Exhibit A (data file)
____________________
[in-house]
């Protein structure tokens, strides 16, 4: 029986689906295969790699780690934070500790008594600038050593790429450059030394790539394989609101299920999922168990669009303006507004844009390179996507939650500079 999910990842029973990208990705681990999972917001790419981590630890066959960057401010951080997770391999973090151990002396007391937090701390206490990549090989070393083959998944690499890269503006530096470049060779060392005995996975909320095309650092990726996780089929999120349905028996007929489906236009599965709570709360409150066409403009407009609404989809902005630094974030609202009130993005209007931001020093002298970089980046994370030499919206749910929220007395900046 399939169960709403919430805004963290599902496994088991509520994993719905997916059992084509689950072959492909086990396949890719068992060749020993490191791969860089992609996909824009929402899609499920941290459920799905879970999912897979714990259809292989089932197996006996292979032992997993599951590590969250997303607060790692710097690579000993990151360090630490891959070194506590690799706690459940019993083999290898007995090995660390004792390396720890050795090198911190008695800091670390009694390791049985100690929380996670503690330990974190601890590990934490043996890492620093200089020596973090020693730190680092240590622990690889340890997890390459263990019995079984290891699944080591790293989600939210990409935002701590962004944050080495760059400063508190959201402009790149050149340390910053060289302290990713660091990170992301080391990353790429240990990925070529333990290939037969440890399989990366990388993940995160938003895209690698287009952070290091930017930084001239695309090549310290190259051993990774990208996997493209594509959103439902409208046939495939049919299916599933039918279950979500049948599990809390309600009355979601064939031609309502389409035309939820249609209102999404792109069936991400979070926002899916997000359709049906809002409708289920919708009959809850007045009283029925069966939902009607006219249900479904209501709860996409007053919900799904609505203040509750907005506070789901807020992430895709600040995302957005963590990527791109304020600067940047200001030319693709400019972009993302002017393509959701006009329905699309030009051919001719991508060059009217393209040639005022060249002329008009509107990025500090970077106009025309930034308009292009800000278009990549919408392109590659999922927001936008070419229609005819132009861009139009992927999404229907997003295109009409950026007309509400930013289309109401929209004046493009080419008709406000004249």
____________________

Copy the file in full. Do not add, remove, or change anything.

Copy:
[in-house]
């Protein structure tokens, strides 16, 4: 029986689906295969790699780690934070500790008594600038050593790429450059030394790539394989609101299920999922168990669009303006507004844009390179996507939650500079 999910990842029973990208990705681990999972917001790419981590630890066959960057401010951080997770391999973090151990002396007391937090701390206490990549090989070393083959998944690499890269503006530096470049060779060392005995996975909320095309650092990726996780089929999120349905028996007929489906236009599965709570709360409150066409403009407009609404989809902005630094974030609202009130993005209007931001020093002298970089980046994370030499919206749910929220007395900046 399939169960709403919430805004963290599902496994088991509520994993719905997916059992084509689950072959492909086990396949890719068992060749020993490191791969860089992609996909824009929402899609499920941290459920799905879970999912897979714990259809292989089932197996006996292979032992997993599951590590969250997303607060790692710097690579000993990151360090630490891959070194506590690799706690459940019993083999290898007995090995660390004792390396720890050795090198911190008695800091670390009694390791049985100690929380996670503690330990974190601890590990934490043996890492620093200089020596973090020693730190680092240590622990690889340890997890390459263990019995079984290891699944080591790293989600939210990409935002701590962004944050080495760059400063508190959201402009790149050149340390910053060289302290990713660091990170992301080391990353790429240990990925070529333990290939037969440890399989990366990388993940995160938003895209690698287009952070290091930017930084001239695309090549310290190259051993990774990208996997493209594509959103439902409208046939495939049919299916599933039918279950979500049948599990809390309600009355979601064939031609309502389409035309939820249609209102999404792109069936991400979070926002899916997000359709049906809002409708289920919708009959809850007045009283029925069966939902009607006219249900479904209501709860996409007053919900799904609505203040509750907005506070789901807020992430895709600040995302957005963590990527791109304020600067940047200001030319693709400019972009993302002017393509959701006009329905699309030009051919001719991508060059009217393209040639005022060249002329008009509107990025500090970077106009025309930034308009292009800000278009990549919408392109590659999922927001936008070419229609005819132009861009139009992927999404229907997003295109009409950026007309509400930013289309109401929209004046493009080419008709406000004249």